Portmanteau

As a boy, I loved the television series Star Trek (now differentiated from its successor as “the original series”).  Each episode began with a voiceover by Captain James T. Kirk saying, “Captain’s log, stardate…,” which set the stage for the story that was to follow.  Where in the galaxy were they?  What were they up to?  Had they encountered any problems since the last episode?  Was the ship in good shape?  The captain’s log voiceover allowed us to get our bearings, to orient ourselves to the Enterprise crew’s world, to leave our own, if not physically then mentally, and gently wade into another reality.  I am not ashamed to say that when I was young I thought these were actual reports from a band of intrepid space explorers; then again I also thought Samantha Stevens was a witch and US astronaut Major Anthony Nelson fortuitously discovered a 2,000 year-old genie named Jeannie in a bottle when his one-man space capsule, the Stardust One, landed back on Earth far from its planned recovery area, near a deserted island in the South Pacific.  I also believed in an antediluvian garden complete with special trees that made you smart, a naked man made out of clay, a naked woman made out of a rib, and talking reptiles.

I began blogging back in 2008 in support of Barack Obama’s run for the Presidency of the United States.  A catastrophic illness necessitated my resignation from a career in the entertainment industry the previous year, so I put my time and my talents to use supporting his historic candidacy.  After his victory, I turned my attention to social issues, and eventually to religion.  The word blog is a portmanteau — a word blending the sounds and combining the meanings of two others, for example motel (from ‘motor’ and ‘hotel’) or brunch (from ‘breakfast’ and ‘lunch’); in the case of blog, it derives from the words ‘web’ and ‘log.’ It describes a log (not unlike Captain Kirk’s log) of my thoughts (moods, reminiscences) posted publicly on the World-Wide-Web.  But what is a log?  And why is it called that?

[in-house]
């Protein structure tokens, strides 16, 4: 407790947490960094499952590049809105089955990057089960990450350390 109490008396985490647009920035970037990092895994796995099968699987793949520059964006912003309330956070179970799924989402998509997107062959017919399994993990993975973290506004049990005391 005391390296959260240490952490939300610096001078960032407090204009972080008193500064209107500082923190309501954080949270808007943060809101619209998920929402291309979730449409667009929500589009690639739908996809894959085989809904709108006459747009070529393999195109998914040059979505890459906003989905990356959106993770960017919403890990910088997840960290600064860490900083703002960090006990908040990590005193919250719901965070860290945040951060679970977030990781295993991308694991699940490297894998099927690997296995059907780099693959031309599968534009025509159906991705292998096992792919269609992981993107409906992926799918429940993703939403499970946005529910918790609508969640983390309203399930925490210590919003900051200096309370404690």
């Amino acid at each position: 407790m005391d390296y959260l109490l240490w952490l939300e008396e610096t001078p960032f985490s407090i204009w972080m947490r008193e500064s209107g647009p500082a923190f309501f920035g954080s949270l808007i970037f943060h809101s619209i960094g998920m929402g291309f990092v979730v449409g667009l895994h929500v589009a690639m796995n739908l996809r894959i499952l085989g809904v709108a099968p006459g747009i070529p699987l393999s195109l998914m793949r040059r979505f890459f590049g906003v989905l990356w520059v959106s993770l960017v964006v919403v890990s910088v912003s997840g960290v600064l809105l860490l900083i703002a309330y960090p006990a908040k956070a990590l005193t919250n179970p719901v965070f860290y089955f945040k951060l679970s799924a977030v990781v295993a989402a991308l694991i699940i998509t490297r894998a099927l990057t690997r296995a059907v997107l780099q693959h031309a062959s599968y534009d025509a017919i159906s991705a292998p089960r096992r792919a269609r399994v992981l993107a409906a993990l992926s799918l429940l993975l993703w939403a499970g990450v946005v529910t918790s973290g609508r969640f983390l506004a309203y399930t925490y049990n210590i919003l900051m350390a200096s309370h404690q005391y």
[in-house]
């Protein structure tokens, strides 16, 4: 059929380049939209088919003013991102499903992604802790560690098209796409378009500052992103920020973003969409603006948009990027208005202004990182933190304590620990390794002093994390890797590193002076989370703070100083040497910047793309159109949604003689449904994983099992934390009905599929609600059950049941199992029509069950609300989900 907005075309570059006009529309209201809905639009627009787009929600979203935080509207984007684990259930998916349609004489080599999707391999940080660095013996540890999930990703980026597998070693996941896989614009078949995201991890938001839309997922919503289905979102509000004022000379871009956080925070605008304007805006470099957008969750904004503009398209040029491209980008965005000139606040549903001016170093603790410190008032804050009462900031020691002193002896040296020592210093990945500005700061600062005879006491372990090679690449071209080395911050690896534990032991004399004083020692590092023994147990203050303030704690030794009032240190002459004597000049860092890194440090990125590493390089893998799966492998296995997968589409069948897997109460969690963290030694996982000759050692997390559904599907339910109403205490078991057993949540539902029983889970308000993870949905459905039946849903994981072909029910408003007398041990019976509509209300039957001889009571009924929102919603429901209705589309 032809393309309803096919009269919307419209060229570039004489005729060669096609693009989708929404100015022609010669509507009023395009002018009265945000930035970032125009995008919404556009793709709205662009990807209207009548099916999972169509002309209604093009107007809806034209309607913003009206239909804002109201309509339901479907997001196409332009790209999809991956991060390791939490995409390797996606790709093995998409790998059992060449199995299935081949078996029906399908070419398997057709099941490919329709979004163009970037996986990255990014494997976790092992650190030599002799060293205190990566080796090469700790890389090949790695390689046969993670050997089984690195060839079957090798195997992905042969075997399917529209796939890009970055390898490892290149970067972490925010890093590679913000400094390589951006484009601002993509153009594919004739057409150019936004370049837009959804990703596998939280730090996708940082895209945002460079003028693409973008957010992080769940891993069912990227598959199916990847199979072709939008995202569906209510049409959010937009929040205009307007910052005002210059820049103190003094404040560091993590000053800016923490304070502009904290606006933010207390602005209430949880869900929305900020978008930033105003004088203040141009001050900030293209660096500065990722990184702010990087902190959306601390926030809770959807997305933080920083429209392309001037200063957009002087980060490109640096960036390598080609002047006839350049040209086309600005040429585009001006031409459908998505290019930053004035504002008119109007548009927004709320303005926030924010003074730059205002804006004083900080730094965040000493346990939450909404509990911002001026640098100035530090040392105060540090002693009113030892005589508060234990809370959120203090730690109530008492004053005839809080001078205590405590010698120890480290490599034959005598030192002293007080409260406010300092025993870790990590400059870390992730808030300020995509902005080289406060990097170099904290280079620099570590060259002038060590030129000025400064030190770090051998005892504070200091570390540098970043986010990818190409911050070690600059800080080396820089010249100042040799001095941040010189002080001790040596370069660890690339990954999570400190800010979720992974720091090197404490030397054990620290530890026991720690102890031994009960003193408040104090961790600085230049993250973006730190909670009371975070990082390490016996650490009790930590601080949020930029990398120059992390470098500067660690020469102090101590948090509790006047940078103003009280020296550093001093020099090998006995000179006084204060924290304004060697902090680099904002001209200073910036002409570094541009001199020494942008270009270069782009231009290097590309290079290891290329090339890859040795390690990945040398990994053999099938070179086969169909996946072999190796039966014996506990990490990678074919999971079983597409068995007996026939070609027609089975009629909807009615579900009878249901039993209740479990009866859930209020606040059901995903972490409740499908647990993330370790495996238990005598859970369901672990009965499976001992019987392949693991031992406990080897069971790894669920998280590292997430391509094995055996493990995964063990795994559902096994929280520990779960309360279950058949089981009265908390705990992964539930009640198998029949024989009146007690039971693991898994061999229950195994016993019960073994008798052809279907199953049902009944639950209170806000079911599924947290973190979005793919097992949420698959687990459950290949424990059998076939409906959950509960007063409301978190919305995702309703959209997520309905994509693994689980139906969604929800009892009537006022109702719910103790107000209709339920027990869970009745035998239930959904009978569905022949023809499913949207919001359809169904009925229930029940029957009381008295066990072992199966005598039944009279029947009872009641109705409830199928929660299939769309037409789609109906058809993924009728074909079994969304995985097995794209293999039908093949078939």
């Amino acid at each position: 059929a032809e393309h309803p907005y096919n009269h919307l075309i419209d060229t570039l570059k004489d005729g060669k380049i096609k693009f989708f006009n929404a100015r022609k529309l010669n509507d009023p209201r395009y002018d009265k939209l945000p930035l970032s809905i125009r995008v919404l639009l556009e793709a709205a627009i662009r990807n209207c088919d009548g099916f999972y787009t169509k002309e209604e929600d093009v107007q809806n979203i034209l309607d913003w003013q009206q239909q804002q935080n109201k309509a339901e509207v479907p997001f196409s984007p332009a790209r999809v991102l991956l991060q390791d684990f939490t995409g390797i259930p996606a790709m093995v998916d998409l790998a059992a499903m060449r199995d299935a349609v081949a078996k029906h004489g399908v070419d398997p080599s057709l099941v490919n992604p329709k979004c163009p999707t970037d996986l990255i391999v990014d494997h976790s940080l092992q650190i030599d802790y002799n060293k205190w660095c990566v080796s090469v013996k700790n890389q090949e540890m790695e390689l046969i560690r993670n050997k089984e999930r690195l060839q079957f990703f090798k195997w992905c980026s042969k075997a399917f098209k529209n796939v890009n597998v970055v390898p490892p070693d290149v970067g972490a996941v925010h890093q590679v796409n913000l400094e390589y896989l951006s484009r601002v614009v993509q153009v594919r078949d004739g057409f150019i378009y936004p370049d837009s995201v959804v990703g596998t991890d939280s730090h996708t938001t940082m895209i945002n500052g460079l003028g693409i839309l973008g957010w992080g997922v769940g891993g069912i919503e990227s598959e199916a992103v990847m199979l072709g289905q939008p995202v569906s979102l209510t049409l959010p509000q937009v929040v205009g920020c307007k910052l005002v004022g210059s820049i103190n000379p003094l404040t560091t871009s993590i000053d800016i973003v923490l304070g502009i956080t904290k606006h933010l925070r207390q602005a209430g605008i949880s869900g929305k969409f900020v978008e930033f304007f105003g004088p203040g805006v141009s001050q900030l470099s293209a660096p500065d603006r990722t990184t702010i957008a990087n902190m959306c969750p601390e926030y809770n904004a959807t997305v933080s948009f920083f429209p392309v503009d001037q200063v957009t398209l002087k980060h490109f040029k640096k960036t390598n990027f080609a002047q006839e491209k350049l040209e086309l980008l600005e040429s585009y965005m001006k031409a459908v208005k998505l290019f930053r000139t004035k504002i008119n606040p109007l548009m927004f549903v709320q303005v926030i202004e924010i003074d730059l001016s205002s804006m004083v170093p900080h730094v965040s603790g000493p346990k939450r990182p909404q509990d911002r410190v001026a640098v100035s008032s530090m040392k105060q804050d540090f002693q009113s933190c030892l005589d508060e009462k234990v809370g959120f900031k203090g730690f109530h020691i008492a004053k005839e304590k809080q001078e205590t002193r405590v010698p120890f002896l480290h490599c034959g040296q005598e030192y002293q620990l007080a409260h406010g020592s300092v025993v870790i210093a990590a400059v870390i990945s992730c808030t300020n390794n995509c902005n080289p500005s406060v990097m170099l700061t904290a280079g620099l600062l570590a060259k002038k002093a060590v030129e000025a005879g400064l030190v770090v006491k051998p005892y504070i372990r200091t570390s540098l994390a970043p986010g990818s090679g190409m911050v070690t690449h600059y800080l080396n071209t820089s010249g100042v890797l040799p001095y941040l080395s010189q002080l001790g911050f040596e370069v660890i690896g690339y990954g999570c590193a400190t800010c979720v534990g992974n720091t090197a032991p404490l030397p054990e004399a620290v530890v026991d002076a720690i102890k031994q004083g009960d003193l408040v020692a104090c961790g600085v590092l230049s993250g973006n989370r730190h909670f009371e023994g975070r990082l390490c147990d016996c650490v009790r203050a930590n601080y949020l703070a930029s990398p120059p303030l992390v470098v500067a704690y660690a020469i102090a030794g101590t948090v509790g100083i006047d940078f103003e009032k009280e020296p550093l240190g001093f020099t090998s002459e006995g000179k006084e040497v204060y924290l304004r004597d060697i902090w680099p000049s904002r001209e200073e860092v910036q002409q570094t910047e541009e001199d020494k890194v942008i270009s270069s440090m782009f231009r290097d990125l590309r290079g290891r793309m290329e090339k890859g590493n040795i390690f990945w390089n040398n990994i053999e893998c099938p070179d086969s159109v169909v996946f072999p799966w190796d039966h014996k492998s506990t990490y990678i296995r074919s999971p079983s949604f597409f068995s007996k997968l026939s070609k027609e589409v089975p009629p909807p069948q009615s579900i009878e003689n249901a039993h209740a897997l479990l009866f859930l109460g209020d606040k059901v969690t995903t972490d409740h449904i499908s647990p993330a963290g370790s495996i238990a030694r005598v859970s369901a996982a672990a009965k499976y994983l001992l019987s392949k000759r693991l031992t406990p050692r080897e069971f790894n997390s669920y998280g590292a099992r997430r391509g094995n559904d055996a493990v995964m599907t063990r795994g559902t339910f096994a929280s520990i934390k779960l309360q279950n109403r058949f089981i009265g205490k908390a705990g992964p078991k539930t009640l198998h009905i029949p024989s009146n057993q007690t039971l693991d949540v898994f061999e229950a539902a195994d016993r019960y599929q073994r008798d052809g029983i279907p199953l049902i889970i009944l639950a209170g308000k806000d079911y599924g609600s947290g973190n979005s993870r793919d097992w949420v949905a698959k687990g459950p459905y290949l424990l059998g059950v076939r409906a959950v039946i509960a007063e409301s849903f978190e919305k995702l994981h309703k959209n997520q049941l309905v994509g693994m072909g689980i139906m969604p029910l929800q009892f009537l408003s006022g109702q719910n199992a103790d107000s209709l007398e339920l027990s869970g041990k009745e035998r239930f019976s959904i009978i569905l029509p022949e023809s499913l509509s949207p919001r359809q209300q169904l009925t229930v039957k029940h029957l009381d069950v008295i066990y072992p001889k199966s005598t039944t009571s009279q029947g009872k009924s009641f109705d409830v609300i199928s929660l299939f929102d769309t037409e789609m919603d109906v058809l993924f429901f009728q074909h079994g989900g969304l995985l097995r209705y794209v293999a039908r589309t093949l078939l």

A ship’s log owes its name to a weighted wooden board that, in the days before GPS, speedometers/odometers, and electronic recording devices, was attached to a rope with knots tied in it and thrown off the back of a ship at sea.  The weight of the log would anchor it to a fixed point in the water while the ship moved away from it.  By measuring the length of rope between the ship and the weighted board over an elapsed unit of time, sailors calculated their speed (by noting how many ‘knots’ were between the ship and the weighted board), and also how far they had traveled and how much longer they had to reach their destination.  As the voyage progressed, these measurements were written down by the captain in a book that came to be known as the ship’s log, named after the weighted board.  The captain also would record significant events on the journey such as an attempted mutiny, an outbreak of scurvy, or a particularly noteworthy shore leave or interaction with locals in far-off lands.  This provided accountability to whomever was funding the ship’s voyage since the crew’s recollections of it might be intentionally or unintentionally inaccurate.

Logs are curious things.  The reader takes on an omniscience.  S/he will know the ending before the writer does; s/he might even know that a decision taken or a choice made will lead inevitably to ruin or reward.  A reader might even detect a narrative coherence where there is none, because the writer must let go of narrative structure as the ending is not known at the time of writing.  Aside from fixing typos or grammatical errors, a log allows no retroactive editing and removes from the act of writing any studiously considered reflection.  Apart from minimal research (or observation) to ensure accuracy, it really is the expression of instantly published thought.

In this sense, the written form closest to a log is the diary, but with a major difference — a diary is almost always intended to be private, and from this assumed privacy a diary derives its honesty, its unvarnished recounting of life as it happens.  The writing of a public log on the Web is first and foremost an act of supreme trust, because it exposes the writer to scrutiny; a blogger’s greatest asset is a willingness to be vulnerable.

On the Web, this form of instant and global self-publishing, bypassing editorial boards’ revisions, the interference of a publisher’s politics, “reputation,” or world view, and stylistic fights, made possible by the revolutionary technology of having a software-based ‘Publish’ button at your disposal to replace the entire industry of dead-tree publishing, can really only be likened to the revolution in writing brought about by the 16th century essays of Montaigne.  His tendency to digress into anecdotes and personal reflections touching on a wide variety of subjects was seen as anathema to proper style and scholarship rather than as an innovation; his declaration that, "I am myself the matter of my book,” was seen as narcissistic self-indulgence at the time.  Yet, Montaigne came to be recognized as embodying the spirit of skepticism that began to emerge during the French Renaissance.

Like one of Montaigne’s essays, a blog is autobiographical, since the blogger is the fixed point (the weighted board) by which observations are made.

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